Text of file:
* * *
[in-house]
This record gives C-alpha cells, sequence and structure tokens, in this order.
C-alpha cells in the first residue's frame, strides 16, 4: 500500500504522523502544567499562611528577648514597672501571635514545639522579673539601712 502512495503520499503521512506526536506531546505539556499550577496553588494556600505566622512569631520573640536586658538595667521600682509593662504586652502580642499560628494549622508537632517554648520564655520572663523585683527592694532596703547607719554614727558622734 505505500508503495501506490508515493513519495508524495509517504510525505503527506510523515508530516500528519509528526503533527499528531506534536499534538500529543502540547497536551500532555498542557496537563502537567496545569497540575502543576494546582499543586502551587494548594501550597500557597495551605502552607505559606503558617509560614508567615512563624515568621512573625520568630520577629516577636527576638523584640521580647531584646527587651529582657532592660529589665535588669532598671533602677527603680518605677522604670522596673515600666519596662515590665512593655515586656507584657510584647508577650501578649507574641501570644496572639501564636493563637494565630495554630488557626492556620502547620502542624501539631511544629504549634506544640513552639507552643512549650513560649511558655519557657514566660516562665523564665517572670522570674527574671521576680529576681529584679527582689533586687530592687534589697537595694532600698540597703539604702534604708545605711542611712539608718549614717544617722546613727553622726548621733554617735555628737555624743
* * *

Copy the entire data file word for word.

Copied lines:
[in-house]
This record gives C-alpha cells, sequence and structure tokens, in this order.
C-alpha cells in the first residue's frame, strides 16, 4: 500500500504522523502544567499562611528577648514597672501571635514545639522579673539601712 502512495503520499503521512506526536506531546505539556499550577496553588494556600505566622512569631520573640536586658538595667521600682509593662504586652502580642499560628494549622508537632517554648520564655520572663523585683527592694532596703547607719554614727558622734 505505500508503495501506490508515493513519495508524495509517504510525505503527506510523515508530516500528519509528526503533527499528531506534536499534538500529543502540547497536551500532555498542557496537563502537567496545569497540575502543576494546582499543586502551587494548594501550597500557597495551605502552607505559606503558617509560614508567615512563624515568621512573625520568630520577629516577636527576638523584640521580647531584646527587651529582657532592660529589665535588669532598671533602677527603680518605677522604670522596673515600666519596662515590665512593655515586656507584657510584647508577650501578649507574641501570644496572639501564636493563637494565630495554630488557626492556620502547620502542624501539631511544629504549634506544640513552639507552643512549650513560649511558655519557657514566660516562665523564665517572670522570674527574671521576680529576681529584679527582689533586687530592687534589697537595694532600698540597703539604702534604708545605711542611712539608718549614717544617722546613727553622726548621733554617735555628737555624743